"'We want to achieve as much minority participation as absolutely possible,' Davies said.

"A spokeswoman for Frosh confirmed the meeting. It follows comments from the Democratic attorney general's office that the commission could have done more to achieve racial diversity in the first place.

"Davies released a letter Thursday defending the commission for not taking race into account when it awarded 15 preliminary licenses for growers and 15 preliminary licenses for processors last month.

"The law that allowed the creation of a medical marijuana industry in the state directed officials to consider applicants' race when weighing license applications. But assistant attorney general opined last year that considering race or ethnicity would be unconstitutional, and the commission dropped the requirement.

"In a letter to Del. Christopher R. West, Assistant Attorney General Kathryn M. Rowe suggested that considering race or ethnicity would be constitutional only to remedy past discrimination against minorities in the medical marijuana business.

"The commission received 146 applications for licenses to grow medical cannabis and 124 applications for licenses to process it.

"The applications — with companies' identifying information removed — were reviewed and ranked by Towson University's Regional Economic Studies Institute before being sent to the commission. Commissioners then reviewed and voted on the applications, still with companies' identifying information redacted.

"Those that were awarded preliminary licenses now must pay large licensing fees to the state and undergo a series of inspections before obtaining licenses to operate.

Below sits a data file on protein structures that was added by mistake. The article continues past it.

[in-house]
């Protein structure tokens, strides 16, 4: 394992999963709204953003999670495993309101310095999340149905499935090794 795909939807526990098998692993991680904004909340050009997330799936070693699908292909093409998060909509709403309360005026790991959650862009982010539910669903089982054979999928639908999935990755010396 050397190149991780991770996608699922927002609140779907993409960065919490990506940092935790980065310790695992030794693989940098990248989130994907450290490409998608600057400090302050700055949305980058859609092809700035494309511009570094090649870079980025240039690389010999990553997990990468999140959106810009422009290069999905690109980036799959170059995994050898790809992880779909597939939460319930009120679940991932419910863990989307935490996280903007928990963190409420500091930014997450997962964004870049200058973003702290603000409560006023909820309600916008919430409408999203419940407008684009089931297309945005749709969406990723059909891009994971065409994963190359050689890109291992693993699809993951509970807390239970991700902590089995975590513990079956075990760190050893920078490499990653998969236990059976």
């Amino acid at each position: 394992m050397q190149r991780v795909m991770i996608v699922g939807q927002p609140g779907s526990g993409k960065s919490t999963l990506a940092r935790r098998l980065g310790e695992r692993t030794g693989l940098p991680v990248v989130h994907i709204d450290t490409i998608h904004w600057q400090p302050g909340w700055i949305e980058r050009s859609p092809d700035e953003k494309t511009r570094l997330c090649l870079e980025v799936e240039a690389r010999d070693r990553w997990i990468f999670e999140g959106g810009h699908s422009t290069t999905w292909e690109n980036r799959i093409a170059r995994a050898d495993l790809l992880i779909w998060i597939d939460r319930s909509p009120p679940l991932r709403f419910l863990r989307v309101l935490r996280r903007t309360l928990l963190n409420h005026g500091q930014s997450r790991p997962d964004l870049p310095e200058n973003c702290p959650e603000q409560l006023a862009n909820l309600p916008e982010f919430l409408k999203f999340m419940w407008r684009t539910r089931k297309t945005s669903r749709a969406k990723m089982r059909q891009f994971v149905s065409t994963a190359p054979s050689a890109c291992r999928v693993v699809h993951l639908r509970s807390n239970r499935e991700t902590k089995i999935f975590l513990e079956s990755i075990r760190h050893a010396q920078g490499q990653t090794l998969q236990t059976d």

"Davies said Thursday that the commission was under pressure to get medical marijuana to patients, and developing a method to take racial diversity into account could have delayed the process by as much as 12 months."

Read the full article

From the Baltimore Sun: Baltimore task force aims to warn drug users away from fentanyl on the streets

"When drug users buy heroin on the streets of Baltimore, they don't know whether it also contains fentanyl, a synthetic painkiller so powerful that small amounts can kill.

"Now the city plans to tell them when and where the heroin is likely to be adulterated.

"By using real-time overdose data from emergency responders, city health officials plan to identify fentanyl hot spots and head there with warnings. They will inform providers of drug treatment and services to the homeless, area residents and others, who can share the information with drug users or people who know them.

"The city health department spearheaded creation of a fentanyl task force, which brings together representatives of several city agencies.

"'It's so dangerous that getting ahead of this as much as we can is crucial,' health department spokesman Sean Naron said. 'Users are very scared of fentanyl, but they don't always know it's there.'

"The number of fentanyl-related fatal overdoses in Baltimore increased tenfold from 2013 to 2015. The city suffered 260 heroin-related overdose deaths last year and 160 fentanyl-related deaths.

"The U.S. Drug Enforcement Administration believes the fentanyl is made in labs overseas and mixed into heroin here because it is cheaper. A dose sold as heroin can be entirely fentanyl.

"The task force is the latest move by the city and state health departments to counter rising overdose deaths. Officials have sought to increase access to treatment and have trained an army of private citizens to use the opioid overdose antidote naloxone."

Read the full article at the Baltimore Sun